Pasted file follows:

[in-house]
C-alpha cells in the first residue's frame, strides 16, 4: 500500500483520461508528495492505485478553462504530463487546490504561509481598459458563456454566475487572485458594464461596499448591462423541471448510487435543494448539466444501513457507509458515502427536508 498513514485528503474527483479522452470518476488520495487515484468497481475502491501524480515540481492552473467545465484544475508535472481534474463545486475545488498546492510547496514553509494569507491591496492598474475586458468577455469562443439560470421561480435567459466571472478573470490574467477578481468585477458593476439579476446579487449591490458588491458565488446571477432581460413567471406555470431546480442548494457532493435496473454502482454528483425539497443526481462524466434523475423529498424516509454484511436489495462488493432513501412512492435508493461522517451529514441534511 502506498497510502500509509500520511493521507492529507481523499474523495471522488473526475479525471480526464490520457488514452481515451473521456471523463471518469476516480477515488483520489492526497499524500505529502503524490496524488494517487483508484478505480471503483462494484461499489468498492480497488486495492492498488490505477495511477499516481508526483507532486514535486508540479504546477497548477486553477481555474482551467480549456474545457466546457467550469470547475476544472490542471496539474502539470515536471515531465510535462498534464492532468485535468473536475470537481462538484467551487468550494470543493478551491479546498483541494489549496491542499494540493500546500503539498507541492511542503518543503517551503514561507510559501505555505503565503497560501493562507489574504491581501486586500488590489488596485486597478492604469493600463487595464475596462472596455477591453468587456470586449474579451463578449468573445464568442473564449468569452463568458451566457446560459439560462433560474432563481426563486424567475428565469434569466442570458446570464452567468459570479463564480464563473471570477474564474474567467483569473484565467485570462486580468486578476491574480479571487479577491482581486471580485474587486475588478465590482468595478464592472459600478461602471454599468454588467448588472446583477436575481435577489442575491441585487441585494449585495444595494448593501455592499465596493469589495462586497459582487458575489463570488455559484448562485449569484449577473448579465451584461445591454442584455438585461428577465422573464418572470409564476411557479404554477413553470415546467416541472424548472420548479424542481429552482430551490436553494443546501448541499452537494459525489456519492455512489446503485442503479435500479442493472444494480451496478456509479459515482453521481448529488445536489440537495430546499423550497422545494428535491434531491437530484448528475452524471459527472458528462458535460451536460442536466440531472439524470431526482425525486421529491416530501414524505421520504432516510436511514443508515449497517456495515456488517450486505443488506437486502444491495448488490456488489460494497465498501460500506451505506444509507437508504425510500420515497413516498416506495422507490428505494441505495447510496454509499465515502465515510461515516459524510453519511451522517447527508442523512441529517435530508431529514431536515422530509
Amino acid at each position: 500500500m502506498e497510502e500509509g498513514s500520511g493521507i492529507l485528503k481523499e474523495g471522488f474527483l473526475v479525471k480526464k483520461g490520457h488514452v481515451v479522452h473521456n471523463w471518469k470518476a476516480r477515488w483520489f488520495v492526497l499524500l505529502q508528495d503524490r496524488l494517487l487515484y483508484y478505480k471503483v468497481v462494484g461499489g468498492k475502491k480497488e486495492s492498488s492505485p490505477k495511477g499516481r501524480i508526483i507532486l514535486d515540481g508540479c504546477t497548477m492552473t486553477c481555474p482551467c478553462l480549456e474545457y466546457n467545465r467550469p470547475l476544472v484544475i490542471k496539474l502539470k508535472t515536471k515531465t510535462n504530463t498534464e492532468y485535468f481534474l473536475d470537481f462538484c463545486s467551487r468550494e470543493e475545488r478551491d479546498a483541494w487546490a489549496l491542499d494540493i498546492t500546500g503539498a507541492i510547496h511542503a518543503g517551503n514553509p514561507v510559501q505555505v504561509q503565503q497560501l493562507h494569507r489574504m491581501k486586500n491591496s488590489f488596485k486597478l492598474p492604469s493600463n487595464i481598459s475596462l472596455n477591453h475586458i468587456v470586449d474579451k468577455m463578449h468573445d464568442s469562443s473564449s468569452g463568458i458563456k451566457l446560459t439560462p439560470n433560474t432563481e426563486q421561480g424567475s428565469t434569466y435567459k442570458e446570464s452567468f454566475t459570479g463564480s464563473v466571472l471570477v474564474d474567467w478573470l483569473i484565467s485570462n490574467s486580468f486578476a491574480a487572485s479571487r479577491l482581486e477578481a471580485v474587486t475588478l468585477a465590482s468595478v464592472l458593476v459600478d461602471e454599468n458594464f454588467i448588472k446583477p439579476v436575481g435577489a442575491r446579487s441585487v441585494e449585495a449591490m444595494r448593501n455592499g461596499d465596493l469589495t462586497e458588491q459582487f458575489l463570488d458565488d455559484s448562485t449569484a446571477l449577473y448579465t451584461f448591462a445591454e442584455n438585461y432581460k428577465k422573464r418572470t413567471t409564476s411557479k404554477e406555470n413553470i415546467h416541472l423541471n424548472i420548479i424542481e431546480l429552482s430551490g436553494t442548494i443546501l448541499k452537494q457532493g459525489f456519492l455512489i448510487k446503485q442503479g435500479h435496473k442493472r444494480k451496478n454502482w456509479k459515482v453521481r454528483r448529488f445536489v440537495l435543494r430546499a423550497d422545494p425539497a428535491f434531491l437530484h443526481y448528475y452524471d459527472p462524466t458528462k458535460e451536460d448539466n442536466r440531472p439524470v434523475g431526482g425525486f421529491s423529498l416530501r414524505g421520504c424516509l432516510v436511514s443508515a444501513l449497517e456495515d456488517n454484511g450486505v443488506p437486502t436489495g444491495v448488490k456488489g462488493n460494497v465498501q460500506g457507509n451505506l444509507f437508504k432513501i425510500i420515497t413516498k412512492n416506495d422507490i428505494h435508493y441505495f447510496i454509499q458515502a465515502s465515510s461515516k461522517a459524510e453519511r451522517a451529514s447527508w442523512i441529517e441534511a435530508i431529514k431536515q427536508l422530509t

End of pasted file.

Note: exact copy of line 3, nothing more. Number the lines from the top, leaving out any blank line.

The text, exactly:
Amino acid at each position: 500500500m502506498e497510502e500509509g498513514s500520511g493521507i492529507l485528503k481523499e474523495g471522488f474527483l473526475v479525471k480526464k483520461g490520457h488514452v481515451v479522452h473521456n471523463w471518469k470518476a476516480r477515488w483520489f488520495v492526497l499524500l505529502q508528495d503524490r496524488l494517487l487515484y483508484y478505480k471503483v468497481v462494484g461499489g468498492k475502491k480497488e486495492s492498488s492505485p490505477k495511477g499516481r501524480i508526483i507532486l514535486d515540481g508540479c504546477t497548477m492552473t486553477c481555474p482551467c478553462l480549456e474545457y466546457n467545465r467550469p470547475l476544472v484544475i490542471k496539474l502539470k508535472t515536471k515531465t510535462n504530463t498534464e492532468y485535468f481534474l473536475d470537481f462538484c463545486s467551487r468550494e470543493e475545488r478551491d479546498a483541494w487546490a489549496l491542499d494540493i498546492t500546500g503539498a507541492i510547496h511542503a518543503g517551503n514553509p514561507v510559501q505555505v504561509q503565503q497560501l493562507h494569507r489574504m491581501k486586500n491591496s488590489f488596485k486597478l492598474p492604469s493600463n487595464i481598459s475596462l472596455n477591453h475586458i468587456v470586449d474579451k468577455m463578449h468573445d464568442s469562443s473564449s468569452g463568458i458563456k451566457l446560459t439560462p439560470n433560474t432563481e426563486q421561480g424567475s428565469t434569466y435567459k442570458e446570464s452567468f454566475t459570479g463564480s464563473v466571472l471570477v474564474d474567467w478573470l483569473i484565467s485570462n490574467s486580468f486578476a491574480a487572485s479571487r479577491l482581486e477578481a471580485v474587486t475588478l468585477a465590482s468595478v464592472l458593476v459600478d461602471e454599468n458594464f454588467i448588472k446583477p439579476v436575481g435577489a442575491r446579487s441585487v441585494e449585495a449591490m444595494r448593501n455592499g461596499d465596493l469589495t462586497e458588491q459582487f458575489l463570488d458565488d455559484s448562485t449569484a446571477l449577473y448579465t451584461f448591462a445591454e442584455n438585461y432581460k428577465k422573464r418572470t413567471t409564476s411557479k404554477e406555470n413553470i415546467h416541472l423541471n424548472i420548479i424542481e431546480l429552482s430551490g436553494t442548494i443546501l448541499k452537494q457532493g459525489f456519492l455512489i448510487k446503485q442503479g435500479h435496473k442493472r444494480k451496478n454502482w456509479k459515482v453521481r454528483r448529488f445536489v440537495l435543494r430546499a423550497d422545494p425539497a428535491f434531491l437530484h443526481y448528475y452524471d459527472p462524466t458528462k458535460e451536460d448539466n442536466r440531472p439524470v434523475g431526482g425525486f421529491s423529498l416530501r414524505g421520504c424516509l432516510v436511514s443508515a444501513l449497517e456495515d456488517n454484511g450486505v443488506p437486502t436489495g444491495v448488490k456488489g462488493n460494497v465498501q460500506g457507509n451505506l444509507f437508504k432513501i425510500i420515497t413516498k412512492n416506495d422507490i428505494h435508493y441505495f447510496i454509499q458515502a465515502s465515510s461515516k461522517a459524510e453519511r451522517a451529514s447527508w442523512i441529517e441534511a435530508i431529514k431536515q427536508l422530509t